The Sabad in the sense of eternal and self-existent sound, conceived as the eternal Veda, is an old Indian notion, rather an Ancient Aryan notion, for it is found in Zoroastrianism where the Menthra Spenta, the holy Word, is said to be the soul of God.21

The Sri Guru Granth Sahib identifies Sabad with Divine Wisdom which forms itself as God’s Light in the conscience of man. It avers that Sabad is the essence of things by understanding which man comprehends truth and thus becomes one with Truth.22

The Sabad is dormant in the heart of every human being and it can be made manifest through the discipline of self-control and spiritual orientation.23 The mortal human body is not to be deemed as the Guru; it is the Light within, that is the Guru. It is the Sabad that is the Guru and the guide. The absence of it results in spiritual confusion.24 This Sabad is not variegated, it is one, for God is One and all that there is, proceeds from God.25 The search and discernment of this Sabad is an effort worth making for man in this world, all else is waste and weariness.26

It was made clear by Guru Hargobind that the Immortal frame of the Guru had no peculiar entity and the Sabad as revealed by the Guru, is the only authentic portrait of the Guru.27 1t is inferred from the above narration that Guru’s revelation is recorded in Sri Guru Granth as Sabad or Testament. According to Sikh doctrine this testament is the Guru. The same principle was followed by Guru Gobind Singh when he established the condominium of the Guru Panth and the Guru Granth. Instead of appointing an individual Successor to himself, he appointed the collective Order of the Khalsa and formally recognised the status of the Granth, which was to be conceded as the Guru Granth.28 This status of Guru Granth or bani had remained unaffected throughout29, only the temporal direction of human affairs was given a collectively religious basis by Guru Gobind Singh.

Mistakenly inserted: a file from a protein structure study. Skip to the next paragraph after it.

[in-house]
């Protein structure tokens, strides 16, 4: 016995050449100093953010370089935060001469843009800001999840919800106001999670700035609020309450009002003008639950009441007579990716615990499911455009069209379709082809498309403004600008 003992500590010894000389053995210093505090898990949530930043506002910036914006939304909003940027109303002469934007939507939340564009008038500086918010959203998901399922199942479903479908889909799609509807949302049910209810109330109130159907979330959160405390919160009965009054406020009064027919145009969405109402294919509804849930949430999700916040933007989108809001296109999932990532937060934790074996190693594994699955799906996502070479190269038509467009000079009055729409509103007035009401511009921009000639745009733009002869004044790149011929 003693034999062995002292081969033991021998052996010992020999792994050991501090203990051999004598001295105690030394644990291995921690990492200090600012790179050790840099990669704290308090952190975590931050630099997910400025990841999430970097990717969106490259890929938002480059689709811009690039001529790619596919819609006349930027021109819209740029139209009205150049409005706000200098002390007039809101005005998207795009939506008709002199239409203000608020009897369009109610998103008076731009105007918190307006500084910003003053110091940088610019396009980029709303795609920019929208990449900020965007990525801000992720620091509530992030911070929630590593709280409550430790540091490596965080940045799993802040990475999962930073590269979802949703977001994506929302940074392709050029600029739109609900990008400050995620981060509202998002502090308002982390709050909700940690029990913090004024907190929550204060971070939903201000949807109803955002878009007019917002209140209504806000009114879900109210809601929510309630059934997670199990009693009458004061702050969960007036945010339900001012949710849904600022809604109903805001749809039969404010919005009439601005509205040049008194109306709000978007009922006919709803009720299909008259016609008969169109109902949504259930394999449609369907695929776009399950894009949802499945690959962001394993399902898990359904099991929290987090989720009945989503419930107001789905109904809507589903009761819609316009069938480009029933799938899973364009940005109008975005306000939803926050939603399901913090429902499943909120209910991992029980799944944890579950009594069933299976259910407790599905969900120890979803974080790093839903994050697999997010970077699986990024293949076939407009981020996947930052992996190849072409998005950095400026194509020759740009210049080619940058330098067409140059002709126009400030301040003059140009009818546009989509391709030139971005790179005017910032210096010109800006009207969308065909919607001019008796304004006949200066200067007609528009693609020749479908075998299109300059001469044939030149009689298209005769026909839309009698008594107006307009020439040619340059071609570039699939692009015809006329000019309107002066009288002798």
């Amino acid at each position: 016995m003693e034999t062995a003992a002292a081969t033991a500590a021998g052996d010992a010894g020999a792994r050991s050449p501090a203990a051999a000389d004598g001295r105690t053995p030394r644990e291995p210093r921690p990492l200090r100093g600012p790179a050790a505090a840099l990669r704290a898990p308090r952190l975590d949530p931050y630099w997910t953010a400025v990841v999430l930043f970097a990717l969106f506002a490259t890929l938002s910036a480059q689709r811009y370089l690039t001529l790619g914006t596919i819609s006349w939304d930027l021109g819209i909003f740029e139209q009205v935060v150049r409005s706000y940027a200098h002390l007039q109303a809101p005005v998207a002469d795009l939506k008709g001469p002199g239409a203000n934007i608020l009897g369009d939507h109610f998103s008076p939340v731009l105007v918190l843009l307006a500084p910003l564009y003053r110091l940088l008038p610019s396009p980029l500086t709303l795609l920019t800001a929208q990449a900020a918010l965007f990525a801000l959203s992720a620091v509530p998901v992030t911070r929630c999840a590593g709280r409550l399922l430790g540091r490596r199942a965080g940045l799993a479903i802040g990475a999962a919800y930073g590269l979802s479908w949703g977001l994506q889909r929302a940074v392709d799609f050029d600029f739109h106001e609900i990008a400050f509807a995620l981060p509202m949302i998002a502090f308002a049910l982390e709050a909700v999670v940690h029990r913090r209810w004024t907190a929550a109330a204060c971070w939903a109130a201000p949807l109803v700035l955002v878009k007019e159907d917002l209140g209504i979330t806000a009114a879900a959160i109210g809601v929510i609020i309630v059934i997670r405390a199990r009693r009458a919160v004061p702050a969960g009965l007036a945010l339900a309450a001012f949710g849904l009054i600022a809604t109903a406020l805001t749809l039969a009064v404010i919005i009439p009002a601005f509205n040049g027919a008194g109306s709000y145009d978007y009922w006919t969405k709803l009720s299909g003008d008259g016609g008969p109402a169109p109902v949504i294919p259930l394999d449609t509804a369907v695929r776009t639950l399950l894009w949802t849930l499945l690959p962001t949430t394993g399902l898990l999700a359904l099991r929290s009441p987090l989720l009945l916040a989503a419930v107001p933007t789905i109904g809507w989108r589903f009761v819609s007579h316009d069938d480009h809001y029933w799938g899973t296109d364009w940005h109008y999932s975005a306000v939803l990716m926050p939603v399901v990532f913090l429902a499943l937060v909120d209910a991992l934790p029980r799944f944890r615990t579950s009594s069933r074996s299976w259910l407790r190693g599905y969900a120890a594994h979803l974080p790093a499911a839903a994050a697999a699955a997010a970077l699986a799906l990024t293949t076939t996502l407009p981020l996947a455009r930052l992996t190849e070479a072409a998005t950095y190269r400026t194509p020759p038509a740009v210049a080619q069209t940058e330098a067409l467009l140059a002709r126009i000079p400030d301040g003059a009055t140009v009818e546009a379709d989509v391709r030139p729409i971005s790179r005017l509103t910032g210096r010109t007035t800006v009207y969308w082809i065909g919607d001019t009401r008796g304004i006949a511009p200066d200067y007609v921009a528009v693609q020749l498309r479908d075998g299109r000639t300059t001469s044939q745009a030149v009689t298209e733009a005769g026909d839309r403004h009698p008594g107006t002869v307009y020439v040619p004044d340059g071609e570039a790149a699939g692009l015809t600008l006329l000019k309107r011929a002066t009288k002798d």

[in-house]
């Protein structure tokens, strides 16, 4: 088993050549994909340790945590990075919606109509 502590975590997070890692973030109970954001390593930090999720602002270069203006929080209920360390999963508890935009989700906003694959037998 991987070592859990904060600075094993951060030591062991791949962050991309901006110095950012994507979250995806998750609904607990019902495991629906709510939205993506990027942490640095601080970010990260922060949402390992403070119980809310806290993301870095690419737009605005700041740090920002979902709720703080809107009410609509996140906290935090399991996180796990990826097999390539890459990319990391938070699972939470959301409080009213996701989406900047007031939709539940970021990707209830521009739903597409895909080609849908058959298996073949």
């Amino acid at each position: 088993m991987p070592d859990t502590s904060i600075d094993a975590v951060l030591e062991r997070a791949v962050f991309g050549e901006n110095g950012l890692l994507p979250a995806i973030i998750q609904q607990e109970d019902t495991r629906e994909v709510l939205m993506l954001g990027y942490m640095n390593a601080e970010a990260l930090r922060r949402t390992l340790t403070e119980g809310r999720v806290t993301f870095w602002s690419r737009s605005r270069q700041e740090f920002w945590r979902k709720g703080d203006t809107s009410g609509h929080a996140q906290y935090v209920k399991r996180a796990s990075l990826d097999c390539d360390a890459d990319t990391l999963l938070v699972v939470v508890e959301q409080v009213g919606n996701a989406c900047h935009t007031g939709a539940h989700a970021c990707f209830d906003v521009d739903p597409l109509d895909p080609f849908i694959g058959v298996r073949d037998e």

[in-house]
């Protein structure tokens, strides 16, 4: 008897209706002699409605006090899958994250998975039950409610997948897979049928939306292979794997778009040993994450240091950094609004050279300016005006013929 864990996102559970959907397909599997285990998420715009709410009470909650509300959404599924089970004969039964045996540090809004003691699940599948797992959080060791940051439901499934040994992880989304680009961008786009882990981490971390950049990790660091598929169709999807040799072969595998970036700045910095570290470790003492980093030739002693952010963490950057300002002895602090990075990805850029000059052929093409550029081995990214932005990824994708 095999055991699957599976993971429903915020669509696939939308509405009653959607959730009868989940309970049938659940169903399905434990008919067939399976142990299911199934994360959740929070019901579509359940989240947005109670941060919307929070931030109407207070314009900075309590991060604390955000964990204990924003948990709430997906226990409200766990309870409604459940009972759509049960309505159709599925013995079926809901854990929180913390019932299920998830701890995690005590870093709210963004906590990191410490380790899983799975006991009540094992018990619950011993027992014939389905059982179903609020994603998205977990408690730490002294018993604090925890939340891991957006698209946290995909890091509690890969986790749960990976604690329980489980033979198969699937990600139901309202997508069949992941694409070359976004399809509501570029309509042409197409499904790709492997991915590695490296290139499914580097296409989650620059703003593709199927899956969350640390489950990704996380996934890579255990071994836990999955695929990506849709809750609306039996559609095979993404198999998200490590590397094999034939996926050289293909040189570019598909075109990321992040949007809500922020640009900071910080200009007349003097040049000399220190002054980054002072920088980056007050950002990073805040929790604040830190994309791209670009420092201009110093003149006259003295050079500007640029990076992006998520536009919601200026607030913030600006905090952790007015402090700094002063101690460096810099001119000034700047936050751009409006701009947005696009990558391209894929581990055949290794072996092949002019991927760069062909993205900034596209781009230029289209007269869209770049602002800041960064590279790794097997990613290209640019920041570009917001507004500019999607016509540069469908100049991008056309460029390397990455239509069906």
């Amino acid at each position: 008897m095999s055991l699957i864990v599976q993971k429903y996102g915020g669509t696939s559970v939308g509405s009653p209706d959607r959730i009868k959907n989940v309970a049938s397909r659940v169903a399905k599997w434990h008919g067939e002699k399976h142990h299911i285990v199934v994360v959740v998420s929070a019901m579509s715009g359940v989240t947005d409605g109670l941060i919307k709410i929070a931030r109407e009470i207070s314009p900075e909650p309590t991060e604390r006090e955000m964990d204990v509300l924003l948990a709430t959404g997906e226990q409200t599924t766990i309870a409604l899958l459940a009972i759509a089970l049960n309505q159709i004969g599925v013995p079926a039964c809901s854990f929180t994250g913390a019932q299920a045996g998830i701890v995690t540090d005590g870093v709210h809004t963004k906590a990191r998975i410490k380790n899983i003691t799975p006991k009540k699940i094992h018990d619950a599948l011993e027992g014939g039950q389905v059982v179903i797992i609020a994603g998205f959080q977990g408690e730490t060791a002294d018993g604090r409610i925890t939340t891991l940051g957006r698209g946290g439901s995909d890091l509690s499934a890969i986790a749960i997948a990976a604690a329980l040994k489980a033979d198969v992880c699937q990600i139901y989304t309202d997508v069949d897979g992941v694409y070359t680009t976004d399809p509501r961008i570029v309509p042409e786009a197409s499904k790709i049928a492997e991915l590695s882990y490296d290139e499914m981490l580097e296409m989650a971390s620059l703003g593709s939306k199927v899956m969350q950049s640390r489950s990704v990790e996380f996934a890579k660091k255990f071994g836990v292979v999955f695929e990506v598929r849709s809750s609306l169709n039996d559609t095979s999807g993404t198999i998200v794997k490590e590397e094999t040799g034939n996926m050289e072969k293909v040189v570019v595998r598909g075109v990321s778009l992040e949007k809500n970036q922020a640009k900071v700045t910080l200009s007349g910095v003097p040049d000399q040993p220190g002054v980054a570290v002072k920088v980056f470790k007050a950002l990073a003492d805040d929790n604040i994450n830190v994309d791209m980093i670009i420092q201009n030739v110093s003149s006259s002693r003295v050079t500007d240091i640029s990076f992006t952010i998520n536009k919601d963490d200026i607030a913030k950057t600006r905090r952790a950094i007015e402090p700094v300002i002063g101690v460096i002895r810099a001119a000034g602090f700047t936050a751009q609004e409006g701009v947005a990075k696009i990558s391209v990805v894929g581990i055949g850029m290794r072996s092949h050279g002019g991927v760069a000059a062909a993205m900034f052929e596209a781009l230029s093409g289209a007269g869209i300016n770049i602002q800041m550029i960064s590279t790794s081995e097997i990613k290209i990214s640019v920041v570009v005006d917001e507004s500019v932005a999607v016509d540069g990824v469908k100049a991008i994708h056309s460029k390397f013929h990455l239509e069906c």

This was the process by which the Granth has been institutionalised as the Guru Granth. The basic idea of the peculiar institution of Guruship of the Sikhs has remained unchanged. The Granth, stands for two things; revelation of Truth through the Word, and the interpretation and practice of the Truth through the personal lives of the Gurus. The truth as revealed in the Sabad, incorporates fundamental Truths, that is, belief in the Oneness of God and approach to him through the love of His naam and service (sewa). As truth never gets old, so the Guru in Sikhism is never, relegated to the past. He is ever new and whole.30 He is for ever alive in the collective personality of the Sikhs working with a sense of the presence of the Guru in them. That is why for the Sikhs, Guru Nanak, the founder of Sikhism, does not belong to the sixteenth century, but is a dynamic personality guiding them personally; through the organisation of the Panth. The initiation ceremony, Amrit, the Khande de Pahul introduced by Guru Gobind, was made the basis of this reorganisation. It is evident from the above analysis that the doctrine laid down in the Guru Granth by the earlier Sikh Gurus31, was reiterated by Guru Gobind Singh, when he hailed the Granth as the Sri Guru Granth Sahib.